A Short Story Of Mental Endurance
Here is a memory carved in stone that, whenever I return to it, I am refilled with fighting spirit. Sometimes you need those moments to call on. Similar to David Goggins’ idea of the Cookie Jar – a collection of memories where you have proven something to yourself.
I hope in reading this, you flood your mind with your own examples of determination.
I bobbed up and down in sweaty conviction. (Or I tried to). Really I panted like a dog. Prior to even beginning the 3 mile test. Fuck was the situation report.
We had endured the gym tests that morning, had a serious bollocking for failing to ‘number off’ correctly(to number off, is to do a count of who is there at a given moment). And we had, already, been subject to a Royal Marines warm up – sprints and burpees. The burpees increased in number when one of us had tried a sly one, doing less than what was ordered, and the result? We all did more.
The July afternoon cooked the country road ahead, the sun imposed its warmth on the clouds and the grey above became a snug duvet. Sweat pooled on my forehead. Ahead of me, the PTI stood strong. Signature white vest and shorts, a booming northern accent and a puffy muscular body with the Royal Marines Globe and Laurel tattooed on his left arm.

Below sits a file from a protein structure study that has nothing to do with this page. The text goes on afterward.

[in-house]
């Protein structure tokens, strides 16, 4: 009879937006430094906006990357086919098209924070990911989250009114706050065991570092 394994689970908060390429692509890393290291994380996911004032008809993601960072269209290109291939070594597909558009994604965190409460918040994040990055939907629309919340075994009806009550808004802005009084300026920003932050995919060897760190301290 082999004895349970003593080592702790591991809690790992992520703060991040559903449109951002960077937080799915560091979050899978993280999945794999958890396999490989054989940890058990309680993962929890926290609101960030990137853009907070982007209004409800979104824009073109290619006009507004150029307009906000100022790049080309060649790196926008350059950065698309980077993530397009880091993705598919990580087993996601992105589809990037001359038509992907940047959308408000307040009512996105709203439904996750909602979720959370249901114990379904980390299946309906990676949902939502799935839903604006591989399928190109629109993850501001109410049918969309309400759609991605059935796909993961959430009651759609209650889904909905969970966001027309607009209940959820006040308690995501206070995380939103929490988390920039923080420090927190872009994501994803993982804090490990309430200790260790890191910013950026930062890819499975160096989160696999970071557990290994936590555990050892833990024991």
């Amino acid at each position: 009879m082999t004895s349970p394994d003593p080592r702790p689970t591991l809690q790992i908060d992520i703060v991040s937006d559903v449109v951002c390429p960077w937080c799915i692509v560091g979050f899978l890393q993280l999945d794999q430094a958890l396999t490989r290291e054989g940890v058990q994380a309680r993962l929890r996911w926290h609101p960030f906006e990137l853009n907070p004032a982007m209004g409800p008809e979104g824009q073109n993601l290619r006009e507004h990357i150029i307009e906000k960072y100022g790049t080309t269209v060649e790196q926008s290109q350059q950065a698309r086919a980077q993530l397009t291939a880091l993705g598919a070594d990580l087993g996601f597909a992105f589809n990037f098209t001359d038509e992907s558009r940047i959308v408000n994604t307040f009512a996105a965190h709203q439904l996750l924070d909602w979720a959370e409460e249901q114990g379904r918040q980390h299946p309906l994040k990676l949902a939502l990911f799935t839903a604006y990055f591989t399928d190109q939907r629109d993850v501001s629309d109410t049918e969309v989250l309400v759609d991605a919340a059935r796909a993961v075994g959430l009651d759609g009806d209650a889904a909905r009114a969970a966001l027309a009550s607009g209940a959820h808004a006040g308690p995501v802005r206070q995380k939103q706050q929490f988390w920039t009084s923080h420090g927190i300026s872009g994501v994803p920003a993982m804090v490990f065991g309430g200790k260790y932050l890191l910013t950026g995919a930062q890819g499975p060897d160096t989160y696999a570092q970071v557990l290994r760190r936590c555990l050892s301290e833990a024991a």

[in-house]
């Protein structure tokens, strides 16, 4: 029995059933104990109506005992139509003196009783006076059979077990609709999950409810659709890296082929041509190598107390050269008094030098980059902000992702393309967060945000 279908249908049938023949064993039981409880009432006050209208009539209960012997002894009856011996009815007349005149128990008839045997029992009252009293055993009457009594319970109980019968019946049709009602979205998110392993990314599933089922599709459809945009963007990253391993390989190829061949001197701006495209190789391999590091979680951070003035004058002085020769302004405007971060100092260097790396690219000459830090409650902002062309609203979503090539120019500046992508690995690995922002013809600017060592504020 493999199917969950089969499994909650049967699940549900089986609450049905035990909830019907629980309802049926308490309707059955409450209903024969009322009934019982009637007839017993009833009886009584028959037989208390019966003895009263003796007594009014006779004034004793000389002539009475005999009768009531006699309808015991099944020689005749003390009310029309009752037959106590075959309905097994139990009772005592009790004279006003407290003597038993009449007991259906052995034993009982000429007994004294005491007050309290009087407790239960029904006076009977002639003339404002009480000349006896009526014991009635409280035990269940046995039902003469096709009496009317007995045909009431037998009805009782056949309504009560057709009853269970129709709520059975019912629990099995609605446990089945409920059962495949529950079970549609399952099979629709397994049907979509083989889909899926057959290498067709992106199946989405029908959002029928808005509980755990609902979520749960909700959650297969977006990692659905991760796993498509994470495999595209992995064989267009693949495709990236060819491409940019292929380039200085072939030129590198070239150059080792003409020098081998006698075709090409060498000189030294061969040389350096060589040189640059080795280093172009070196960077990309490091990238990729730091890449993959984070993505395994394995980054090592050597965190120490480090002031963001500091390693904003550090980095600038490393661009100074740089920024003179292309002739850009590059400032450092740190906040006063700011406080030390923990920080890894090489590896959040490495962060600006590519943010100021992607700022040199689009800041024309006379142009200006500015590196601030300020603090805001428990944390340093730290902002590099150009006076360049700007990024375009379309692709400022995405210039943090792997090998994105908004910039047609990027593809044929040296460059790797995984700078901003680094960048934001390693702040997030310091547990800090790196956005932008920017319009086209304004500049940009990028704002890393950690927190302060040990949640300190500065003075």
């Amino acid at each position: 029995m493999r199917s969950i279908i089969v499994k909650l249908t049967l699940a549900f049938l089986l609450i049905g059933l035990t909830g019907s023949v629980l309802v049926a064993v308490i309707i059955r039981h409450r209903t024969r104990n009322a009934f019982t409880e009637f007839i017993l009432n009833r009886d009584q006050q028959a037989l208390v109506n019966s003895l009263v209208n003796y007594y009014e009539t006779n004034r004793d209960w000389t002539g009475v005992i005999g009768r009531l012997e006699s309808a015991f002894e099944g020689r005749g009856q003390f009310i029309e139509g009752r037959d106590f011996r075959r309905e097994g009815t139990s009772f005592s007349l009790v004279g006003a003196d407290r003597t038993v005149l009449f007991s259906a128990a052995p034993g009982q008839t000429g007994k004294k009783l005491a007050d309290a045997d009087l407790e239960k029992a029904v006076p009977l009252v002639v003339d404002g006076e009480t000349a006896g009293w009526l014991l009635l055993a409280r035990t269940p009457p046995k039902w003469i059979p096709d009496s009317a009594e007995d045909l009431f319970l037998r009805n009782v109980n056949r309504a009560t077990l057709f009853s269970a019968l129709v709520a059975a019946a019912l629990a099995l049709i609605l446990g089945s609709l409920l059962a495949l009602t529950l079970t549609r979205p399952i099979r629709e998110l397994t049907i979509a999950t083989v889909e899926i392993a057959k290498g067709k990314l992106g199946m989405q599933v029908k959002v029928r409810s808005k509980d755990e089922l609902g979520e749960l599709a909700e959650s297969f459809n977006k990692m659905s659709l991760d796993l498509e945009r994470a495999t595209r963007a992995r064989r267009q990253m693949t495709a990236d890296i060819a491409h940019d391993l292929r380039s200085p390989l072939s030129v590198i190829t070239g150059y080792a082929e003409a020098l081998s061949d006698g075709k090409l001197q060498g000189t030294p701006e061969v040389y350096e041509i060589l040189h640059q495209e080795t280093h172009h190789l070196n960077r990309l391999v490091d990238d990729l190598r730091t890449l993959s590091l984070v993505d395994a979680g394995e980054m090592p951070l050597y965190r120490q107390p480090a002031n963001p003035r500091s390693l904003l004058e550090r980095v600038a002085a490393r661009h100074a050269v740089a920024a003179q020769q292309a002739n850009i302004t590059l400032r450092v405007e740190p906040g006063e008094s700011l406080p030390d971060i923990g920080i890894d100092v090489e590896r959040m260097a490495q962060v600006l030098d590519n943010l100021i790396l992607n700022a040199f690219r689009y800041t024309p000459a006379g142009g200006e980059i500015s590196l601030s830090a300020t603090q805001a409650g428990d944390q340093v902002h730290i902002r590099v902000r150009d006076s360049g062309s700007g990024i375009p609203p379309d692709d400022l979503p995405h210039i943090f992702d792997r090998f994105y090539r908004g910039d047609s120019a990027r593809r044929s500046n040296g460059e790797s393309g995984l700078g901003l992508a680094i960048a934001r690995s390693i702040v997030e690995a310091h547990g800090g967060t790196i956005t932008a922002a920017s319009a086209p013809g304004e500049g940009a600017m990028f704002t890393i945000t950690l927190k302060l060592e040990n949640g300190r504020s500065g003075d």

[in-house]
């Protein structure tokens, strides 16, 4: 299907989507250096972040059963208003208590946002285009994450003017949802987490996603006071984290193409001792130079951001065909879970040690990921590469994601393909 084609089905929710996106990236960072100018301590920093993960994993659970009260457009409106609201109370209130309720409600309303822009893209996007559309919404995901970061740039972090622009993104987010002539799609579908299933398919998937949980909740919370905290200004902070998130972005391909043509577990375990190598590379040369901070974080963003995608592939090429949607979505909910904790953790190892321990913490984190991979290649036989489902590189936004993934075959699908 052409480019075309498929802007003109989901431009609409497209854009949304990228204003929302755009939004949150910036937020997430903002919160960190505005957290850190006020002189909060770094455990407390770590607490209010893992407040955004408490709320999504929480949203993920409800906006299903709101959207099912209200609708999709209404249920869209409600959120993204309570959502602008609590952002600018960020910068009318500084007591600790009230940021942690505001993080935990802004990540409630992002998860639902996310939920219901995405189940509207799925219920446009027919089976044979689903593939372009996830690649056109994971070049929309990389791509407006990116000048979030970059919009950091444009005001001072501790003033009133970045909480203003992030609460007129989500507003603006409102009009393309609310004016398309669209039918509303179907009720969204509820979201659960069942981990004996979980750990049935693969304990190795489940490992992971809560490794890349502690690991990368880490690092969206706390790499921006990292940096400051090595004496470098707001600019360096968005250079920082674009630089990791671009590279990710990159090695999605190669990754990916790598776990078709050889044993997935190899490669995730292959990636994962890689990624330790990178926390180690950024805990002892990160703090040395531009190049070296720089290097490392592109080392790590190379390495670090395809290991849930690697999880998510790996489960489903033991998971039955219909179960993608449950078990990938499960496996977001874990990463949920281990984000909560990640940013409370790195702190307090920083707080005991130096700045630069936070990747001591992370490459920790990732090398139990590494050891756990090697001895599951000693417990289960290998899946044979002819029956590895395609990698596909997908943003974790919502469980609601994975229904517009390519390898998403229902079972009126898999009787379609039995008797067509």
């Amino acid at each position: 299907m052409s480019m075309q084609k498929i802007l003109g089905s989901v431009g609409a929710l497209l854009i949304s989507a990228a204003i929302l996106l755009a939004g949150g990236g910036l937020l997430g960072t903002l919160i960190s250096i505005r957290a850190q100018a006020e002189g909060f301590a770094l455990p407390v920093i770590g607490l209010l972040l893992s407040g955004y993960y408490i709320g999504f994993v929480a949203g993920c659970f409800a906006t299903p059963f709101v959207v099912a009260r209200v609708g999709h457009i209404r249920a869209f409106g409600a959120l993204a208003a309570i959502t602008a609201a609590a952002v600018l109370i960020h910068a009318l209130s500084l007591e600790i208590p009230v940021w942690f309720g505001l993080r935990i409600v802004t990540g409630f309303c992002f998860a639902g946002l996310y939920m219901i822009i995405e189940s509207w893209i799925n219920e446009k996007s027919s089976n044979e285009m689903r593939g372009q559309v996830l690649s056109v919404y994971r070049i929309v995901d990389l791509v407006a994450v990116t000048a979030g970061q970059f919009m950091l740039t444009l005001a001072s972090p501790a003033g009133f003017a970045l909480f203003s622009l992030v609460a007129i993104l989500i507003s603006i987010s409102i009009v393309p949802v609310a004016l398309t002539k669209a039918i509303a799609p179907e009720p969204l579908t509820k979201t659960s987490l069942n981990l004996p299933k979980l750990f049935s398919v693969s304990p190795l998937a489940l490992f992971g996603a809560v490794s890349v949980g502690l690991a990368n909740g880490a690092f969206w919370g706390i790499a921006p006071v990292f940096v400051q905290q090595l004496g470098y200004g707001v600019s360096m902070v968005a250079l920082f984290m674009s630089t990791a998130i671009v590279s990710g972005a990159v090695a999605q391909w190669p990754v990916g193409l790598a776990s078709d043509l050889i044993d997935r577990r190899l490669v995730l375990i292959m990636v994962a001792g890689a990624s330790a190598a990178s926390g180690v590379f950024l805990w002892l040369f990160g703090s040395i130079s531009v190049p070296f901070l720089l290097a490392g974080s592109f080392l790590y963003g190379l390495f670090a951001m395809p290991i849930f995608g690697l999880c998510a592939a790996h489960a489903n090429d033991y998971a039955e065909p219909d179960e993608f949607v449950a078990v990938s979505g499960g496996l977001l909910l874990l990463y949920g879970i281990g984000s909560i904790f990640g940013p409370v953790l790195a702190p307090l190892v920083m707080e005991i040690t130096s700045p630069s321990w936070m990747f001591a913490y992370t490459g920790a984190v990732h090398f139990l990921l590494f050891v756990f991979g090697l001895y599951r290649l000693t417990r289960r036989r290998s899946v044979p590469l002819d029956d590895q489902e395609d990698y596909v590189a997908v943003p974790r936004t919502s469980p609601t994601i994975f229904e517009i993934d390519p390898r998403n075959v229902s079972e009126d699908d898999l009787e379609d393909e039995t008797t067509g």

“Let’s get this done lads.” He said and tapped his wrist watch and set off. Aggressive trot.
Soon the trot became a gallop and my mind sped quicker than my legs. I saw the Deerhound runners bolt to the front with the PTI, whereas I found myself and a few panicky faces fall further back like a bunch of stubby Rottweilers. Red hot coal in my chest and the morning breakfast clawed to be let off the rollercoaster.
On paper? 1.5 miles in 12 minutes 30 seconds. But I was shown that whats on paper and what the minimum requirement is, is not good enough. We did the first run in 11 minutes 15 seconds. This was the PTI saying, You better be above average. This is your first, miniscule, minute, taste of what the unexpected feels like. Can you adapt? Are you exceeding minimum requirements?
(Or he just didn’t like us).
Either way, I dreaded the 1.5 mile sprint back…
After wrestling with the first run, I was on the backfoot for the second one. How could I make this time limit? And so at this point I accepted (with a painfully ashamed gulp) that my poor preparation for the course had stumped me. It’s catch up time now I told myself. However, even though the gloom had smothered me, I still had claws in the fight…